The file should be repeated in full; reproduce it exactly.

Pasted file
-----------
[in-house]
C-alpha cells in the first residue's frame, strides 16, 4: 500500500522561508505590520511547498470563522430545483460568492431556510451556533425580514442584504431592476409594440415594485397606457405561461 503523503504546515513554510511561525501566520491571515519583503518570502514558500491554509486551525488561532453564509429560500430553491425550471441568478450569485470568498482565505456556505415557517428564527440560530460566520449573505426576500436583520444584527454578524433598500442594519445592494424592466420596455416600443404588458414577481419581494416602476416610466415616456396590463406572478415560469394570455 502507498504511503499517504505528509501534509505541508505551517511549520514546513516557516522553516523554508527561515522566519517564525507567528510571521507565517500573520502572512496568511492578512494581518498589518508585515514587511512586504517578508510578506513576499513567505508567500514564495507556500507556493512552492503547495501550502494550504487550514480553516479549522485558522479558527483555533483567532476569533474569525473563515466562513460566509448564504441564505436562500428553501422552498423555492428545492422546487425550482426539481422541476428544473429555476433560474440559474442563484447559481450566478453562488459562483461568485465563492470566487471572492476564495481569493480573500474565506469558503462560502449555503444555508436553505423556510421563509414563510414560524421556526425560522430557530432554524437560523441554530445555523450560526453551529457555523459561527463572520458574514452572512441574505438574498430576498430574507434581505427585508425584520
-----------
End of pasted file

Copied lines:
[in-house]
C-alpha cells in the first residue's frame, strides 16, 4: 500500500522561508505590520511547498470563522430545483460568492431556510451556533425580514442584504431592476409594440415594485397606457405561461 503523503504546515513554510511561525501566520491571515519583503518570502514558500491554509486551525488561532453564509429560500430553491425550471441568478450569485470568498482565505456556505415557517428564527440560530460566520449573505426576500436583520444584527454578524433598500442594519445592494424592466420596455416600443404588458414577481419581494416602476416610466415616456396590463406572478415560469394570455 502507498504511503499517504505528509501534509505541508505551517511549520514546513516557516522553516523554508527561515522566519517564525507567528510571521507565517500573520502572512496568511492578512494581518498589518508585515514587511512586504517578508510578506513576499513567505508567500514564495507556500507556493512552492503547495501550502494550504487550514480553516479549522485558522479558527483555533483567532476569533474569525473563515466562513460566509448564504441564505436562500428553501422552498423555492428545492422546487425550482426539481422541476428544473429555476433560474440559474442563484447559481450566478453562488459562483461568485465563492470566487471572492476564495481569493480573500474565506469558503462560502449555503444555508436553505423556510421563509414563510414560524421556526425560522430557530432554524437560523441554530445555523450560526453551529457555523459561527463572520458574514452572512441574505438574498430576498430574507434581505427585508425584520